In 1972, after the discovery of the nickel-catalyzed cross-coupling of alkenyl and aryl halides with Grignard reagents (Kumada cross-coupling), improvements in functional group tolerance were sought. It was realized that the answer lay in the use of organometallic substrates with metals less electropositive than lithium and magnesium. From the first studies in 1976, extensive research by E. Negishi demonstrated that the best results in terms of reactivity, yield, and stereoselectivity were obtained when organozinc compounds are used in the presence of palladium catalysts. Today, the palladium- or nickel-catalyzed cross-coupling of organozinc compounds with aryl, alkenyl, or alkynyl halides is known as the Negishi cross-coupling reaction.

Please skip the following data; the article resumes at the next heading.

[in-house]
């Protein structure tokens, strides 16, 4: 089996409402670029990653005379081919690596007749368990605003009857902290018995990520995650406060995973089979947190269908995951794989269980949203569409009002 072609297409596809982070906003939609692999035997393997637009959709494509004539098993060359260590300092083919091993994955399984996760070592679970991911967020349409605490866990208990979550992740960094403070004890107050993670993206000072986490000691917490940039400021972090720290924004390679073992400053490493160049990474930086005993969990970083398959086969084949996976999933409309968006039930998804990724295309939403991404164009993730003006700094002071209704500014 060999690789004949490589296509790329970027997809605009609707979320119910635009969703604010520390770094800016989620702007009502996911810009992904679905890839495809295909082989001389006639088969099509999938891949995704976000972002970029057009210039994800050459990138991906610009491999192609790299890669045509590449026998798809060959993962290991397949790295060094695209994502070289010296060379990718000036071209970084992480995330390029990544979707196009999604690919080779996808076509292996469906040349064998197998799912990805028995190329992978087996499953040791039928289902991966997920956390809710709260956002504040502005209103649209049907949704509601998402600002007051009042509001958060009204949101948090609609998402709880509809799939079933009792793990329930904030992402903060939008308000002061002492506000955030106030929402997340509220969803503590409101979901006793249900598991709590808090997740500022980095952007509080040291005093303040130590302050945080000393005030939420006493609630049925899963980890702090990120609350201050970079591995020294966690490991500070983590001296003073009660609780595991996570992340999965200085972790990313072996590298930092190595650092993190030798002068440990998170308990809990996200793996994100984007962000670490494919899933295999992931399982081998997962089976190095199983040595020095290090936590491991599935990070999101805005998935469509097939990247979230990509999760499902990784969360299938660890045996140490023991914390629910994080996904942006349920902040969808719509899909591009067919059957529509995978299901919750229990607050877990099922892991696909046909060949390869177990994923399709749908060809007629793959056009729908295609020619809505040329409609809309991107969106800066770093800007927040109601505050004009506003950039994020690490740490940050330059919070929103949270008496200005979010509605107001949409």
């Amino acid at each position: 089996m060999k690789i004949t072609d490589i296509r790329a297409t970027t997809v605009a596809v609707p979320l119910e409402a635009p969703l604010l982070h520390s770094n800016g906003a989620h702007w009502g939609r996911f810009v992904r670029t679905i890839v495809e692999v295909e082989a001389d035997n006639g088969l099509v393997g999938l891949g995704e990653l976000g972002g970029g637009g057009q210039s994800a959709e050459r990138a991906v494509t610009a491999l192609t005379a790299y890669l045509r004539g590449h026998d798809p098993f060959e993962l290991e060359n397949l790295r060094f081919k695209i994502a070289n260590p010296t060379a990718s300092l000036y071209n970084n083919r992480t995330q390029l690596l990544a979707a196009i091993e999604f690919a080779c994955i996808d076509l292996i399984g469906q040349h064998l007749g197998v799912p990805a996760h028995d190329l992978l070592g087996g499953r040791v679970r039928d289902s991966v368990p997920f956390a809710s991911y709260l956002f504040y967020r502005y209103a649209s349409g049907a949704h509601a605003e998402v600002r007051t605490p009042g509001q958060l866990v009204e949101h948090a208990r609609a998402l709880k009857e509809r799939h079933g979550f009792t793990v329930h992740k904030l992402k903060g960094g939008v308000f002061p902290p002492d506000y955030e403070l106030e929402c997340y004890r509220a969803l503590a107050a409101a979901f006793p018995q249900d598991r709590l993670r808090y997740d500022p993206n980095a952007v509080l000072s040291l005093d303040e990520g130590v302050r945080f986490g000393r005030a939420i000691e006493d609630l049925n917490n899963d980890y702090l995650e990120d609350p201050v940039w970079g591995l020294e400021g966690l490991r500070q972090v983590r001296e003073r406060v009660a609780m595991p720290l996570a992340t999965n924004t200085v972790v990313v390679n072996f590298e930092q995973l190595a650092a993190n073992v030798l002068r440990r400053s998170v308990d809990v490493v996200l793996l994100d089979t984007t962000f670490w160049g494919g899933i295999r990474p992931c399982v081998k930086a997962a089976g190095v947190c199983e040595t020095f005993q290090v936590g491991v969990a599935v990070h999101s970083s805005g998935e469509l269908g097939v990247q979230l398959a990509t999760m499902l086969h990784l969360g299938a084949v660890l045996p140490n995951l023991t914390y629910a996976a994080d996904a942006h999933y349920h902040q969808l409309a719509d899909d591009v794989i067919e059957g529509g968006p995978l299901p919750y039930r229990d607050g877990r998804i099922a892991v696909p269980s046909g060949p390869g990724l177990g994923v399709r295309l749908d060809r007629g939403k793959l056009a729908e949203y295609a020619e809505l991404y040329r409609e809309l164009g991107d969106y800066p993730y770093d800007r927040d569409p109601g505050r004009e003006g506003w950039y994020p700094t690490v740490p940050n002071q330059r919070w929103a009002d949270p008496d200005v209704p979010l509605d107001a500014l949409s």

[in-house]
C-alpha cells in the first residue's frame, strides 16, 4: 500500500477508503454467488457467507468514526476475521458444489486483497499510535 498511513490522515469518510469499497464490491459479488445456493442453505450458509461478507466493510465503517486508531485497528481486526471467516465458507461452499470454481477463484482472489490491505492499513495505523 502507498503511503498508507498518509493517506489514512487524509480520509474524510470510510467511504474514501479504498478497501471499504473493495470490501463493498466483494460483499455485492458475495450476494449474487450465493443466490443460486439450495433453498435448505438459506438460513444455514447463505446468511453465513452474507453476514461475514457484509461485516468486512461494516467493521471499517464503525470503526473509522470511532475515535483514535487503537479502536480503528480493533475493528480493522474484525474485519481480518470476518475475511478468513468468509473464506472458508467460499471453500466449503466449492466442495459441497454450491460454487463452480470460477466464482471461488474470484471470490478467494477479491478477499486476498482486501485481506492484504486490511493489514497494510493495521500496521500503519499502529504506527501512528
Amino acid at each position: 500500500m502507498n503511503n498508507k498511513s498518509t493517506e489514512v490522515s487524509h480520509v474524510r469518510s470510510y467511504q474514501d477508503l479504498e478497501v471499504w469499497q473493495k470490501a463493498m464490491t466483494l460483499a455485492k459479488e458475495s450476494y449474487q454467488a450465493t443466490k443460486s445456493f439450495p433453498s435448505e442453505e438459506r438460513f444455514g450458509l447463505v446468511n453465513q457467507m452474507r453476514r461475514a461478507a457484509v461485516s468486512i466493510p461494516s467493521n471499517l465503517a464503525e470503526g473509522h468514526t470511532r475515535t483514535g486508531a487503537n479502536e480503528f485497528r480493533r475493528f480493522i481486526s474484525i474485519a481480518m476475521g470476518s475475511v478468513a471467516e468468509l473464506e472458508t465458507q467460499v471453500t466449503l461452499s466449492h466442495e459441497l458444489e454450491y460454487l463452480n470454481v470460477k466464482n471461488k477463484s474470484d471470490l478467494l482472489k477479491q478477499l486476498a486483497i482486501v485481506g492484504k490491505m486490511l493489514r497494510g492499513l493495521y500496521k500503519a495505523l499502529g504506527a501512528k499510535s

The use of organozinc reagents allows for a much greater variety of functional groups to be present in both coupling partners than is possible with the Kumada cross-coupling.
Other advantages of the Negishi cross-coupling reaction include high reactivity, high regio- and stereoselectivity, usability in a wide range of applications, few side reactions, and limited toxicity.
The total synthesis of motuporin, a cyclic pentapeptide that is a potent cytotoxin and protein phosphatase-1 inhibitor, utilized the Negishi cross-coupling reaction.
Review available Thermo Scientific products for the Negishi cross-coupling reaction:
For Research Use Only. Not for use in diagnostic or therapeutic procedures.